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When, all beneath the poplar bough, My spirits light, my soul serene, i
I breath'd in verse one cordial vow ; _ That nothing should my soul inspire, But friendship warm, and love entire.
On thee the drooping Muse attends : As some fond lover, robb’d of sight,
On thy expressive pow'r depends; Nor would exchange thy glowing lines, To live the lord of all that shines.
Bring me the bells, the rattle bring,
And bring the hobby I bestrode; When pleas’d, in many a sportive ring,
Around the room I jovial rode: Ev'n let me bid my lyre adieu ! And bring the whistle that I blew,
IX. Then will I muse, and pensive say, .
Why did not these enjoyments last ? How sweetly wasted I the day,
While innocence allow'd to waste?
: Our author also wrote twenty-six 'elegies, some of which have.
* at excellence. Many of his pieces were first published in Dodsley's · lection of poems. Among his smaller pieces, are the following 6.28; written at an inn at Henley:
“ TÖ thee, fair Freedom! I retire,
From flattery, cards, and dice, and din;
Than the low cot, or humble inn.
And every health, which I begin,
Sach freedom crowns it at an inn.
I fly from Falshood's specious grin ;
And choose my lodgings at an inn.
Which lacquey's else might hope to win;
It buys me freedom at an inn.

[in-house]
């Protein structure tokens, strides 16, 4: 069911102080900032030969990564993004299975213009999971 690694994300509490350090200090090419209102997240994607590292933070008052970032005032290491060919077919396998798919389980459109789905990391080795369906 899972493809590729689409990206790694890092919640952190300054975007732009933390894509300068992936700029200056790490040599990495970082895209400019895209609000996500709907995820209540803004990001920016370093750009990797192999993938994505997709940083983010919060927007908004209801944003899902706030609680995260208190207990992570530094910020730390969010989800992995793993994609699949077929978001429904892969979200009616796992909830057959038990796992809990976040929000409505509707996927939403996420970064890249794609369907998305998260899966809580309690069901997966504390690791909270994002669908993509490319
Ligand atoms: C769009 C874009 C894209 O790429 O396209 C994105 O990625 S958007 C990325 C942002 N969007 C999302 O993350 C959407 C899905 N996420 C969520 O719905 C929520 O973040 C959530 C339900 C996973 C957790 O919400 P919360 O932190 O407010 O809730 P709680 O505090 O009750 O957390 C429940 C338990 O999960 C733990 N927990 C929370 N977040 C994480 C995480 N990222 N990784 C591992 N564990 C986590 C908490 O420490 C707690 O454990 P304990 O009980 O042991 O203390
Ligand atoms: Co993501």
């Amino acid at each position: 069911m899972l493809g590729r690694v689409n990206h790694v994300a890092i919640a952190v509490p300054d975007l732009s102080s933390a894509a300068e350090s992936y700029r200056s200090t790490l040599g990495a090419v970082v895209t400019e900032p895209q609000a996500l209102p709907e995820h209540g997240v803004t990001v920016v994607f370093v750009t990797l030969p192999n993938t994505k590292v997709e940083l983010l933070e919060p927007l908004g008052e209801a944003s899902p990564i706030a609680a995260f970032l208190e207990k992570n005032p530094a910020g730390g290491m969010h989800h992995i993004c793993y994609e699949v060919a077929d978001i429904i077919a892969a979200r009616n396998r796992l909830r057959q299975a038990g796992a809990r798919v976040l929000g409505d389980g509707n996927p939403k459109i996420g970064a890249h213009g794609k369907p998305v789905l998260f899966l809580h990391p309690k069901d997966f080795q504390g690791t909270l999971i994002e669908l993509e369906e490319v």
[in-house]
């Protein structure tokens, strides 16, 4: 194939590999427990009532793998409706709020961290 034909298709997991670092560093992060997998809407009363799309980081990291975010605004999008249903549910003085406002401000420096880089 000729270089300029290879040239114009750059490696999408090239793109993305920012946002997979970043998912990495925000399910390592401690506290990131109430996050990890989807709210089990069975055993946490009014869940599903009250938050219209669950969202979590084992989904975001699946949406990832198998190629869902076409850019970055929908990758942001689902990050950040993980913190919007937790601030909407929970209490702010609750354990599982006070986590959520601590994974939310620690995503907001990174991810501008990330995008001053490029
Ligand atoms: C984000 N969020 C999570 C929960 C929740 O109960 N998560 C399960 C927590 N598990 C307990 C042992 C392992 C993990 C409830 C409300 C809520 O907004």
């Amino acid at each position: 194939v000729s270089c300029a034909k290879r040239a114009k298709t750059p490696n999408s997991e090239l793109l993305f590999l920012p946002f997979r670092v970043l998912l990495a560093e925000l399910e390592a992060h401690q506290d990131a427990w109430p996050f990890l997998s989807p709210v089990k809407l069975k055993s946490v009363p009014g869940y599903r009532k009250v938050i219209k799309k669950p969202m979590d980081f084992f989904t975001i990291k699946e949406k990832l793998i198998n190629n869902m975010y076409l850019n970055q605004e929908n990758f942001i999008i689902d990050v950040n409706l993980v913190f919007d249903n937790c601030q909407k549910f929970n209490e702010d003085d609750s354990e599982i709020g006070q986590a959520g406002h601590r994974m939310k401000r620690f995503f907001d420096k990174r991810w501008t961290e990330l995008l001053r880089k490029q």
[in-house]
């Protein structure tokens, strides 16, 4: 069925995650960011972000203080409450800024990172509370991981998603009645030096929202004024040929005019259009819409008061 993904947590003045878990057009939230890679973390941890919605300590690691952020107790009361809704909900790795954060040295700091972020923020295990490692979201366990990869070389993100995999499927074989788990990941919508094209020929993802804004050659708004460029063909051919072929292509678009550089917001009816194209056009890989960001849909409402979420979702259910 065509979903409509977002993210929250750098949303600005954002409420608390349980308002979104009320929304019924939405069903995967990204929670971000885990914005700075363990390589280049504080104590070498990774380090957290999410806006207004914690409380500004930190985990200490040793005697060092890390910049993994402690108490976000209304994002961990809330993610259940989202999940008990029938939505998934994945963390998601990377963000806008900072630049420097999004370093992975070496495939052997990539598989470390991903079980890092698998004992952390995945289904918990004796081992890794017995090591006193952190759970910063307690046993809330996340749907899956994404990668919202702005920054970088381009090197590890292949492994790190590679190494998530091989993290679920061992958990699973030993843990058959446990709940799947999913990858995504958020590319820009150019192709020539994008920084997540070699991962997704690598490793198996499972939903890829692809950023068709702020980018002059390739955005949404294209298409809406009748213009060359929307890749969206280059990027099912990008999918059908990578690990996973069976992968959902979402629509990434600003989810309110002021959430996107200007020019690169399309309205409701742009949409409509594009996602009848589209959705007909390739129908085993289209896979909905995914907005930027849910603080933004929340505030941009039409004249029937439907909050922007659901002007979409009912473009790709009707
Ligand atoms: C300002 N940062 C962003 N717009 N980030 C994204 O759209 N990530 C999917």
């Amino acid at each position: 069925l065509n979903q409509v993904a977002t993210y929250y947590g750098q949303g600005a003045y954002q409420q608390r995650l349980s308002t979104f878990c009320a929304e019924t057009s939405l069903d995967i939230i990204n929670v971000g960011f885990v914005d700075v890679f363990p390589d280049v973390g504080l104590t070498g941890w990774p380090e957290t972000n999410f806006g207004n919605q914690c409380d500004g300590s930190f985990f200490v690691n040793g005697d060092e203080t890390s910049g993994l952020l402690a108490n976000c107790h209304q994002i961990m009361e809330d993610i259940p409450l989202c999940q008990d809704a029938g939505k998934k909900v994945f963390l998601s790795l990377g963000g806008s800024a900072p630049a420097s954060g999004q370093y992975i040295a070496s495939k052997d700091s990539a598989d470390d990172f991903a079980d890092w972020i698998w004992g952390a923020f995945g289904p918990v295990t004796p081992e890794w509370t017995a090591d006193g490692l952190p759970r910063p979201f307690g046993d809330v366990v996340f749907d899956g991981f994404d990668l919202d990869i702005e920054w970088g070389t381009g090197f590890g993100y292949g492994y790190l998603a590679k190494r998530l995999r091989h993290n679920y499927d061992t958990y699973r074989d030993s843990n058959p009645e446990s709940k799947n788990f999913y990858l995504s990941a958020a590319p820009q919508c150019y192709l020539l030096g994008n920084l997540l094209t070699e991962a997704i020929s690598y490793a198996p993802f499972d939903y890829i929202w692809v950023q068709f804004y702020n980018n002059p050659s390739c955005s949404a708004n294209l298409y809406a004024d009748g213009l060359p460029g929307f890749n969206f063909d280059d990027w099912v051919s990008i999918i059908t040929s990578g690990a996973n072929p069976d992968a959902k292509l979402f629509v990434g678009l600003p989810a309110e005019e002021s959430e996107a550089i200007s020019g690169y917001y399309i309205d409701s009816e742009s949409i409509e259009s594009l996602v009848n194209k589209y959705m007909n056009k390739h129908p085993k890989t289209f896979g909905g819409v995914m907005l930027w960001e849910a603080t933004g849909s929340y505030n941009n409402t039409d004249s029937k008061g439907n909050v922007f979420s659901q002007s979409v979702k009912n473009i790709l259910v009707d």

Thro’rain or shine, thro' thick or thin,
With kind reception-at an inn.
His warmest welcome at an inn."
One of Mr. Shenstone's principal amusements, was an epistolary correspondence with several of his friends, particularly Mr. Graves, Mr. Jago, Mr. Whilster, and lady Luxborough, sister to lord Bolingbroke. A volume of this lady's letters to Mr. Shenstone, were published, in 8vo. in 1775. It is said, that at the latter end of his life, he was upon the point of being made easy, so far as increase of fortune could effect it, by the good offices of some who were concerting measures for proc-iring him a pension ; and it is observed, that such bounty could not have been more properly bestowed: but whilst these kind friends were indulging themselves
in the pleasing thought of having provided for his future ease, and tranquil enjoyment of life, their generous intentions were frustrats ed by his death, which was probably hastened by his angietiess He died at Leasowes, of a putrid fever, on the 11th of February; 1763 ; and was buried by the side of his brother in the church. yard of Hales-Owen, under a plain flat stone, inscribed with his name.